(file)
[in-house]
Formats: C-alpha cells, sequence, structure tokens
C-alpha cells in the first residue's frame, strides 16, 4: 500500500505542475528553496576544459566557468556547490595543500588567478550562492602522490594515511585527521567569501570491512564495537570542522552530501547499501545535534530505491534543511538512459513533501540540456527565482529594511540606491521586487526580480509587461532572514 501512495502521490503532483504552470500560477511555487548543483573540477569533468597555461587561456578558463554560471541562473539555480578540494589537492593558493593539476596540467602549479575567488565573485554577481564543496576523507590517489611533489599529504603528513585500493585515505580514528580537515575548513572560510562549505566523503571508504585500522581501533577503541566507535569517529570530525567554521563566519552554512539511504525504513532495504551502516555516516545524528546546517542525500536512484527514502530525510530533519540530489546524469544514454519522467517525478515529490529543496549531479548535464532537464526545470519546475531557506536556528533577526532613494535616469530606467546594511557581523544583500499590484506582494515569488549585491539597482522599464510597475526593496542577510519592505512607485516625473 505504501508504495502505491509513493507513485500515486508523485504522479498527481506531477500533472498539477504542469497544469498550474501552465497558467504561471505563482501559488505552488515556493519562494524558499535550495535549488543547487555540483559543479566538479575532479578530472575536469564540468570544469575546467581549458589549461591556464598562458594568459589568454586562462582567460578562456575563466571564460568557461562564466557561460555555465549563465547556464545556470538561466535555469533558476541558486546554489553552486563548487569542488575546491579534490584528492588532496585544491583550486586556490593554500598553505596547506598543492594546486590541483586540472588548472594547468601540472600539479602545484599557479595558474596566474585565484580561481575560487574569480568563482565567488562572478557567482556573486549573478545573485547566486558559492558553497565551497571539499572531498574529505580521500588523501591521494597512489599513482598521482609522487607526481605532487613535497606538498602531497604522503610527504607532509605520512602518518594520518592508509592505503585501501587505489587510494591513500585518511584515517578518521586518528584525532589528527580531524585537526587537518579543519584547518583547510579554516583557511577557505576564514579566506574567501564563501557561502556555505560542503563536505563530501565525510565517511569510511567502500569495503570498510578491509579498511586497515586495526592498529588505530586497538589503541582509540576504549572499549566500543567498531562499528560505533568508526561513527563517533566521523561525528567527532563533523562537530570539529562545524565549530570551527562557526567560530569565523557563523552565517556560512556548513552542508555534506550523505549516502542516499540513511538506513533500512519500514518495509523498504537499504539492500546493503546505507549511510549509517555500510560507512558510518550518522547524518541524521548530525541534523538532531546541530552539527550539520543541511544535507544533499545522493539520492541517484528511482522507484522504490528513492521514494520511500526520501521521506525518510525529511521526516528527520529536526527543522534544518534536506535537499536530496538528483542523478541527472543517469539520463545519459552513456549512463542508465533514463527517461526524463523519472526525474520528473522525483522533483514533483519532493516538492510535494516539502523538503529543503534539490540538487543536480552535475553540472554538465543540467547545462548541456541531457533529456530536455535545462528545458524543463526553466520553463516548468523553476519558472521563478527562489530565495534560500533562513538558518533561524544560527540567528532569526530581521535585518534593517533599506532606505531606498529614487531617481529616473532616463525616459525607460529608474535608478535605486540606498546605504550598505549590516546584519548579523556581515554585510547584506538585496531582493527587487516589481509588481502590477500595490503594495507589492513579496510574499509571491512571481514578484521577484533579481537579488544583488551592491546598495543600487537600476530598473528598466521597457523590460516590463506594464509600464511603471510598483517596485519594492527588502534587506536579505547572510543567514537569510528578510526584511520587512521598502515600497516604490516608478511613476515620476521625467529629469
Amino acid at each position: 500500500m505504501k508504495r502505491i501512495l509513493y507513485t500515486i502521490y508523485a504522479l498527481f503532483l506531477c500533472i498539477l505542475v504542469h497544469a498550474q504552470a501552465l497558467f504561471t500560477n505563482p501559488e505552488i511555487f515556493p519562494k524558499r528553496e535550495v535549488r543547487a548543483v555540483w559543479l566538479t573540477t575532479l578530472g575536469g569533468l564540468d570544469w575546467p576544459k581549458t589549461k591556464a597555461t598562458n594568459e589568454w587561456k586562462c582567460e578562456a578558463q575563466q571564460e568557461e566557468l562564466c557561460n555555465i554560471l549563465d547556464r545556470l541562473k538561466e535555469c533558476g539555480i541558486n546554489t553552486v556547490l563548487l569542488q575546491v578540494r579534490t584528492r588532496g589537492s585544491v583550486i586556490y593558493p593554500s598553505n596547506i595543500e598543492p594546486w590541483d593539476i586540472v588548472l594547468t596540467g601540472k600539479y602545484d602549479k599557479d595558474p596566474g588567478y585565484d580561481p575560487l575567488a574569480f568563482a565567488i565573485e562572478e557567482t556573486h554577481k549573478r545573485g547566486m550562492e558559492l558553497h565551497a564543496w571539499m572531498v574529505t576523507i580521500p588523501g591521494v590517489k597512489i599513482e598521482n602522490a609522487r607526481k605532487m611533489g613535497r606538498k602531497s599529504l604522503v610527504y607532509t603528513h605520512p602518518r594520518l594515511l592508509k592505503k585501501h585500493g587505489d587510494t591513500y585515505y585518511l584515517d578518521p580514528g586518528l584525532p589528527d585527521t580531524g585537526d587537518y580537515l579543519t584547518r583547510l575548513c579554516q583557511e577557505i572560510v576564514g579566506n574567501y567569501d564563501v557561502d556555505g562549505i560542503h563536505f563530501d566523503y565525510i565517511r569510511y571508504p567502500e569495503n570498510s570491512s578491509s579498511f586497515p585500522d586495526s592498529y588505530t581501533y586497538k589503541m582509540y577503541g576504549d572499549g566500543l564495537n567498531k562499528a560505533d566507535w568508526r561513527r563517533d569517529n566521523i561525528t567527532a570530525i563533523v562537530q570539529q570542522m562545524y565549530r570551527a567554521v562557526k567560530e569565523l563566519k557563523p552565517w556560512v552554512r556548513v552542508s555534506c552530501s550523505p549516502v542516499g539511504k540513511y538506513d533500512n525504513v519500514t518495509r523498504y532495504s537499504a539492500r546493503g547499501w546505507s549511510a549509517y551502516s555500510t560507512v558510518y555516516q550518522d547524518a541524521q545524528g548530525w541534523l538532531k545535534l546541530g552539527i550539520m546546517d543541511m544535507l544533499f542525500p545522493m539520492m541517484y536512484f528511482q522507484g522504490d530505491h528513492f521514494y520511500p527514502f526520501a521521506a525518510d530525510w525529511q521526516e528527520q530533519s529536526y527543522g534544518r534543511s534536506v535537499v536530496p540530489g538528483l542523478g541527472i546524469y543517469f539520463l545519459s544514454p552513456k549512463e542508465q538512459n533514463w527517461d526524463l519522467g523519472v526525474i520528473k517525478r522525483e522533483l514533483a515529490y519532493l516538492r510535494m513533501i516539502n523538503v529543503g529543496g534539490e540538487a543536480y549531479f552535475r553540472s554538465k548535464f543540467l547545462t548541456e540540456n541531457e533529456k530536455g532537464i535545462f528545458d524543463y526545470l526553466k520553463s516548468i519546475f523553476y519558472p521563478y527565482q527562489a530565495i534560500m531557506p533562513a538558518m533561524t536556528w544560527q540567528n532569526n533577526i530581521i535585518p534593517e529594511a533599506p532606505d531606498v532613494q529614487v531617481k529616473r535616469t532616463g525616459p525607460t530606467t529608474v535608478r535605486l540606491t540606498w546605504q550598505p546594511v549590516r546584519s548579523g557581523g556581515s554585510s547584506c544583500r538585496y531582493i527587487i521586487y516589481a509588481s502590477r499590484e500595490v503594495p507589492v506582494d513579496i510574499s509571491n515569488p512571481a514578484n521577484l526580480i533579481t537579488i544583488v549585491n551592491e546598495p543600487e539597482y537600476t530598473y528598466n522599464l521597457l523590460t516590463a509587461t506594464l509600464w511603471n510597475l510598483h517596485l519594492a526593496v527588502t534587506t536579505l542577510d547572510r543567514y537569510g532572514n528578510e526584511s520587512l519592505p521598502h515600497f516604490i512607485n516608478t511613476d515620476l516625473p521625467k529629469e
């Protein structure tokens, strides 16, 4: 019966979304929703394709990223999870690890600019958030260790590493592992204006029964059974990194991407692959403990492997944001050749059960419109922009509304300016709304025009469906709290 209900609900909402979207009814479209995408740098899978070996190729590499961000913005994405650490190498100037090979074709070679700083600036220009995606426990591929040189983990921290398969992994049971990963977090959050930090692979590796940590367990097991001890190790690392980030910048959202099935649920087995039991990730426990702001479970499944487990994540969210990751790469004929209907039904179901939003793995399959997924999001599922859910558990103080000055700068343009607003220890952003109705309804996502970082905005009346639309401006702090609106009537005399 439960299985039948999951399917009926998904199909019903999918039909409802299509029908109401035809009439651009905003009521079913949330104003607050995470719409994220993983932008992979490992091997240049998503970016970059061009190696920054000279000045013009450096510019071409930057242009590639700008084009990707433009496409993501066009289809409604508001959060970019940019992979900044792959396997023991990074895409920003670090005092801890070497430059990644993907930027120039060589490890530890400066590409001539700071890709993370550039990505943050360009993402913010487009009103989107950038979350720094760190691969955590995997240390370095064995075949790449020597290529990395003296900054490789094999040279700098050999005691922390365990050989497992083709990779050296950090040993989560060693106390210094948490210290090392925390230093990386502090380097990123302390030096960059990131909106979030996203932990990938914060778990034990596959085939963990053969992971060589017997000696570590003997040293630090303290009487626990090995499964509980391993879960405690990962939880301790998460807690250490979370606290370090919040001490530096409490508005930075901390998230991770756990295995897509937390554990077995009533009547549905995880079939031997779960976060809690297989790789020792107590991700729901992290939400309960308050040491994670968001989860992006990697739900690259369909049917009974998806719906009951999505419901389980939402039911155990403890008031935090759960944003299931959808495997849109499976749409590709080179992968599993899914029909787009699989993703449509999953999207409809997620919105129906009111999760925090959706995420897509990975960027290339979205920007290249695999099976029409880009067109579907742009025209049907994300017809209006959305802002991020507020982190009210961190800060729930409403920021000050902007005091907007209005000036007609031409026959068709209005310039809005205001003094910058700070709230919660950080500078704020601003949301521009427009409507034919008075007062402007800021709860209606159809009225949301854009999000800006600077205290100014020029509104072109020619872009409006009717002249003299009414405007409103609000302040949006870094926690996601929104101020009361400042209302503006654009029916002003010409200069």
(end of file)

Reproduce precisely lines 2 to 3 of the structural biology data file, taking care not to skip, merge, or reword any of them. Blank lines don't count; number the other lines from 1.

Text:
Formats: C-alpha cells, sequence, structure tokens
C-alpha cells in the first residue's frame, strides 16, 4: 500500500505542475528553496576544459566557468556547490595543500588567478550562492602522490594515511585527521567569501570491512564495537570542522552530501547499501545535534530505491534543511538512459513533501540540456527565482529594511540606491521586487526580480509587461532572514 501512495502521490503532483504552470500560477511555487548543483573540477569533468597555461587561456578558463554560471541562473539555480578540494589537492593558493593539476596540467602549479575567488565573485554577481564543496576523507590517489611533489599529504603528513585500493585515505580514528580537515575548513572560510562549505566523503571508504585500522581501533577503541566507535569517529570530525567554521563566519552554512539511504525504513532495504551502516555516516545524528546546517542525500536512484527514502530525510530533519540530489546524469544514454519522467517525478515529490529543496549531479548535464532537464526545470519546475531557506536556528533577526532613494535616469530606467546594511557581523544583500499590484506582494515569488549585491539597482522599464510597475526593496542577510519592505512607485516625473 505504501508504495502505491509513493507513485500515486508523485504522479498527481506531477500533472498539477504542469497544469498550474501552465497558467504561471505563482501559488505552488515556493519562494524558499535550495535549488543547487555540483559543479566538479575532479578530472575536469564540468570544469575546467581549458589549461591556464598562458594568459589568454586562462582567460578562456575563466571564460568557461562564466557561460555555465549563465547556464545556470538561466535555469533558476541558486546554489553552486563548487569542488575546491579534490584528492588532496585544491583550486586556490593554500598553505596547506598543492594546486590541483586540472588548472594547468601540472600539479602545484599557479595558474596566474585565484580561481575560487574569480568563482565567488562572478557567482556573486549573478545573485547566486558559492558553497565551497571539499572531498574529505580521500588523501591521494597512489599513482598521482609522487607526481605532487613535497606538498602531497604522503610527504607532509605520512602518518594520518592508509592505503585501501587505489587510494591513500585518511584515517578518521586518528584525532589528527580531524585537526587537518579543519584547518583547510579554516583557511577557505576564514579566506574567501564563501557561502556555505560542503563536505563530501565525510565517511569510511567502500569495503570498510578491509579498511586497515586495526592498529588505530586497538589503541582509540576504549572499549566500543567498531562499528560505533568508526561513527563517533566521523561525528567527532563533523562537530570539529562545524565549530570551527562557526567560530569565523557563523552565517556560512556548513552542508555534506550523505549516502542516499540513511538506513533500512519500514518495509523498504537499504539492500546493503546505507549511510549509517555500510560507512558510518550518522547524518541524521548530525541534523538532531546541530552539527550539520543541511544535507544533499545522493539520492541517484528511482522507484522504490528513492521514494520511500526520501521521506525518510525529511521526516528527520529536526527543522534544518534536506535537499536530496538528483542523478541527472543517469539520463545519459552513456549512463542508465533514463527517461526524463523519472526525474520528473522525483522533483514533483519532493516538492510535494516539502523538503529543503534539490540538487543536480552535475553540472554538465543540467547545462548541456541531457533529456530536455535545462528545458524543463526553466520553463516548468523553476519558472521563478527562489530565495534560500533562513538558518533561524544560527540567528532569526530581521535585518534593517533599506532606505531606498529614487531617481529616473532616463525616459525607460529608474535608478535605486540606498546605504550598505549590516546584519548579523556581515554585510547584506538585496531582493527587487516589481509588481502590477500595490503594495507589492513579496510574499509571491512571481514578484521577484533579481537579488544583488551592491546598495543600487537600476530598473528598466521597457523590460516590463506594464509600464511603471510598483517596485519594492527588502534587506536579505547572510543567514537569510528578510526584511520587512521598502515600497516604490516608478511613476515620476521625467529629469